ALREADY it’s interesting of course. When the news finally dropped last weekend about these eagerly awaited Cork hurling appointments, it says a lot that most people skimmed through the senior and U20 management names and got their pulses raised most by the minor selection.
Kieran Kingston (and as importantly Ger Cunningham) will bring the right mix of freshness and ideas needed to the senior set-up without needing massive bedding-in time and the U20s management group has serious pedigree and depth of expertise, but still, Donal Óg Cusack taking over the minor hurlers had a genuine wow moment feel to it for Cork.
GAA folk can be more excitable about youthful promise than the present anyway but this is an intriguing prospect now. It may have been a while coming but an energy has been added. Let nobody say that Cork GAA aren’t going all in on this rebuilding process.
For all the vibes on doing the correct thing with teams and backroom dynamics, Cusack just has that box-office draw and interest level. Last Monday night we struggled through Man Utd and Arsenal’s vague attempts at playing football but were captivated by Roy Keane talking pre- and post-game; Cusack comes across as a similarly intense character with the same mix of contrariness and explosive intelligence. Vincent Hogan wrote once about coming to interview Cusack and getting a full dressing-down for 30 minutes about an article he’d written previously before getting 90 minutes of insightful thoughts and stories.
His rant with Derek McGrath on The Sunday Game this summer came across as a little mistimed but it was riveting nonetheless and provided another hint of the capacity to think outside the normal flow of hurling conversation with references to British culture. It’s possible to listen to the passion and thought processes involved and see how a hurler at any age might be inspired to play and do his best to impress a coach like Cusack.
It’s tough not to see the significances of this sort of appointment. And ok, it seems like this wasn’t the only choice at minor level and perhaps not even the first choice with an equally potentially fascinating JBM/Jamie Wall team just not coming together for various reasons.
Cork hurling is moving on, part one — the fallout from strikes and previous tussles with the county board can now be set aside mostly, though possibly only on hold for a shot of people who’ll be hoping for failure. Still, it’s a step forward from a situation where Cusack himself joked about an alarm going off if he came too close to the new Páirc or a mention in that same Vincent Hogan piece of the unlikelihood of Cusack ever getting to manage in his own county because of the history.
Now Cork don’t make decisions based on anything other than bringing in the most progressive coaches into the positions that will most benefit the county and it does indicate a shift in the idea of political power influencing key calls. Cork hurling is moving on, part two — Cusack will look to innovate, to coach a team in a particular way that’ll be the way he wants hurling to be played. It was easy to look at how Cusack played the game and see that he was a deep thinker on the game and would likely make a decent coach with a definite style.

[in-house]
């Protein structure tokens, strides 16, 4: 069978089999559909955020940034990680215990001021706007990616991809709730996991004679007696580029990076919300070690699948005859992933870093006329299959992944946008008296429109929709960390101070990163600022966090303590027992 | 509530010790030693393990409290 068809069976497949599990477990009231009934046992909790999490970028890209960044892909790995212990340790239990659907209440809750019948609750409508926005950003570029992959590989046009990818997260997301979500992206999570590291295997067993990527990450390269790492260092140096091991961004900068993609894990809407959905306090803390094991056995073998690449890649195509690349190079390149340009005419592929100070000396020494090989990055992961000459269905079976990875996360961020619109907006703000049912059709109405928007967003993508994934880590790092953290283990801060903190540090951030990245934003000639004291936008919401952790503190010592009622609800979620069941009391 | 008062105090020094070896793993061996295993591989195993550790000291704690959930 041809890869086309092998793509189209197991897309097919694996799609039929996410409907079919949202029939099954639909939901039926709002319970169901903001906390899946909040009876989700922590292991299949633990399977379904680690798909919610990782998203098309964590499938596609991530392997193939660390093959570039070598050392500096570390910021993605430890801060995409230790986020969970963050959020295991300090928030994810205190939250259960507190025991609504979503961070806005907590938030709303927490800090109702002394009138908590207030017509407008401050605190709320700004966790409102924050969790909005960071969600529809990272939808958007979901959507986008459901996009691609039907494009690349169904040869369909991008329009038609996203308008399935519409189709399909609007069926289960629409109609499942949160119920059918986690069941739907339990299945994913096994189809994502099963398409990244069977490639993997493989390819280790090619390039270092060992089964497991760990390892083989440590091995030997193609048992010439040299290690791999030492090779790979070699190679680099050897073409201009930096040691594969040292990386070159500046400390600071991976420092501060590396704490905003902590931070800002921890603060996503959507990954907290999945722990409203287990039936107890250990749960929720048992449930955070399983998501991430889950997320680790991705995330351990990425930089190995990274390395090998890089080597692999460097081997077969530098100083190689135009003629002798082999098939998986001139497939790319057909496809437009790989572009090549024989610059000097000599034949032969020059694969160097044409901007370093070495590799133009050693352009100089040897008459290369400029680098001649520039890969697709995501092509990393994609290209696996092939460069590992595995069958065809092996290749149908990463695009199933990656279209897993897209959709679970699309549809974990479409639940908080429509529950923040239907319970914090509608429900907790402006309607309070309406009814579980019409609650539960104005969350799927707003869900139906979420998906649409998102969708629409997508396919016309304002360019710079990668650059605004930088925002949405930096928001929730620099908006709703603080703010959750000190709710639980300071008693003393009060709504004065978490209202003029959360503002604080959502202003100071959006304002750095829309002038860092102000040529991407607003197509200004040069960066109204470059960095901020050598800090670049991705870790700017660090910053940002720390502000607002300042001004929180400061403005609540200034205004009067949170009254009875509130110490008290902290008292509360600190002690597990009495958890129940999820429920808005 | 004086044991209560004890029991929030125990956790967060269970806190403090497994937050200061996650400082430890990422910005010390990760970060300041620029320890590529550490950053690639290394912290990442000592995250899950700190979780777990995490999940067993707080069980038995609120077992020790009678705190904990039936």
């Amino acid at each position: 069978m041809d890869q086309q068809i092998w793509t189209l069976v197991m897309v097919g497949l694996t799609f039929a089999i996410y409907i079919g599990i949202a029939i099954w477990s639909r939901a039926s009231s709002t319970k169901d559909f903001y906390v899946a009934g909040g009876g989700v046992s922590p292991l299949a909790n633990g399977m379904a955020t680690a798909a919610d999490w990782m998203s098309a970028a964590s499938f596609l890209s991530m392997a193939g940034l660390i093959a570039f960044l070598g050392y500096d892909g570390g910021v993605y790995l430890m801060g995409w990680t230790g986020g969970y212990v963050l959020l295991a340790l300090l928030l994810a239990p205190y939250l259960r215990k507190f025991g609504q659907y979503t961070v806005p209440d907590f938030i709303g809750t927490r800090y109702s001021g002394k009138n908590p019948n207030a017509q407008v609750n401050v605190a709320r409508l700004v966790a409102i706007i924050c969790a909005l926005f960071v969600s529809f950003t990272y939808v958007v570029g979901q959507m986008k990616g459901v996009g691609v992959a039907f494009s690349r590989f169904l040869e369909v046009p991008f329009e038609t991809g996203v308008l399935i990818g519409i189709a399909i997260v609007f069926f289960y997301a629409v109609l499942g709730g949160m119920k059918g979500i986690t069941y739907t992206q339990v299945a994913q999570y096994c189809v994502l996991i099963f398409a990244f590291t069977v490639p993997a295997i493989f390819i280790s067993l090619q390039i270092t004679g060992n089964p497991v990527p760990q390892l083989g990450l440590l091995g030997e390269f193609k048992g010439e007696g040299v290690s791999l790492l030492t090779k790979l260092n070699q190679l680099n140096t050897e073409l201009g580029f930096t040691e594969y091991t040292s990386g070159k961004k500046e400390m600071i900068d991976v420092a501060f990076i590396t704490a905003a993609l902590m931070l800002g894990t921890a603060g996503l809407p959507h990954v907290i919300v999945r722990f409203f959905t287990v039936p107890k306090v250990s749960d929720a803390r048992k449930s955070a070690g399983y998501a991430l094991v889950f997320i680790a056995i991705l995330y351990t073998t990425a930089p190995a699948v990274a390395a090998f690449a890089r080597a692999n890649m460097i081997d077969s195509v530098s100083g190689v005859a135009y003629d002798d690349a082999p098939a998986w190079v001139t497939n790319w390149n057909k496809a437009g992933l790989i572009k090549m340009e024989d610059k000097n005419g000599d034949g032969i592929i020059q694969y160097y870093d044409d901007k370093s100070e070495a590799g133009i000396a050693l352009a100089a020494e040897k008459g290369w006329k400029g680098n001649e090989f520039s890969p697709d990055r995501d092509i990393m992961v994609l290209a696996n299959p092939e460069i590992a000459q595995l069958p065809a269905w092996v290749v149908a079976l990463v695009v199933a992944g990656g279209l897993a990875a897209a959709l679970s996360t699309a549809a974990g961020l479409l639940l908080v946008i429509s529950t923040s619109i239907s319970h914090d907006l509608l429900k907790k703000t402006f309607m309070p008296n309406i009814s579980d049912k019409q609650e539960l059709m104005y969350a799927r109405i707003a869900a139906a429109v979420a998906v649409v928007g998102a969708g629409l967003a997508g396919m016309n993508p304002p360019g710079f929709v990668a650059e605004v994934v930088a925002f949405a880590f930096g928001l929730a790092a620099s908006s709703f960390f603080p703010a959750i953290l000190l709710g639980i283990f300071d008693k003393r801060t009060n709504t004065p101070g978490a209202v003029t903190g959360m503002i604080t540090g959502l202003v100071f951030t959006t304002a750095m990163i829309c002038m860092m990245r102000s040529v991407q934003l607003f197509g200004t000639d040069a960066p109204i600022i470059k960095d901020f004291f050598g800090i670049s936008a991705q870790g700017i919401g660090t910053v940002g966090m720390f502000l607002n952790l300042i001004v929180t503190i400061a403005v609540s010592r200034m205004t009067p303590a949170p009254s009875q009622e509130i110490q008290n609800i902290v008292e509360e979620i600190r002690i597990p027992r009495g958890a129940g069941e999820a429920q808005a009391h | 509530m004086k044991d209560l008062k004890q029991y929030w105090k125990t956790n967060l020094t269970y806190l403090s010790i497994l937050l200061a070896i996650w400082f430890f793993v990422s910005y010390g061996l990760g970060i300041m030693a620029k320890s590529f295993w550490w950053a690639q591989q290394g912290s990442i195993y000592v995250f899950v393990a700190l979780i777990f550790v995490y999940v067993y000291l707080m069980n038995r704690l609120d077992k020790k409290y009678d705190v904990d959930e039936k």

You’d imagine it’ll be easy to see aspects of his philosophy in how Cork play the game next year, that this Cork U17 group will be recognisably a Donal Óg Cusack team, and a Seán Óg and a Tom Kenny team. He posted a brief clip a few years back of training work he was doing with St Colman’s, all knacky tight passes and short grips, a hurling wall in the background.
His dedication to personal skills work and first touch and striking was clear and had an obvious pay-off on the field. If nothing else comes of it, this ought to be an education for a group of young hurlers to be exposed to the ideas of a hurling lunatic, in the best possible way, for a season with all the tactical and technical workings that this brings together.
There are no guarantees of winning Munsters or All-Irelands at that grade especially but any players involved with Cork in 2020 should come through a better player than they began the year. Questions on the nature of the one-year term and how Cusack and his management team pitch expectations and targets for the year should play out as the year moves on.
Points of caution on this medium-term focus include the shiftiness of succession plans in particular (ask say Mick McCarthy-Stephen Kenny) and where relationships and performances don’t always flow as expected and the deliberate placing of some guys into certain positions can appear a little forced. But everyone’s been calling for a pathway in these matters for an age, where coaches/managers have a clear role for a time and a clear chance of progress through the ranks in the right circumstances.
It’s obvious, for example, that Noel Furlong (extremely highly regarded for his work with various development groups this last few years) is being put out there as someone who will step up the ladder with time.
There’s a link through the ages for players between U15/16 right through U20 and onto senior level. It’s straight-forward to see Kevin O’Donovan’s influence on the process here where a coherent defined method is growing behind the scenes in how the board plans to get Cork GAA working for itself.
Certainly this clears the space of arguments about board interference or backroom incompetence as reasons for lack of performances across the grades, where the environment really ought to help coaches/players reach their full development, whatever that turns out to be.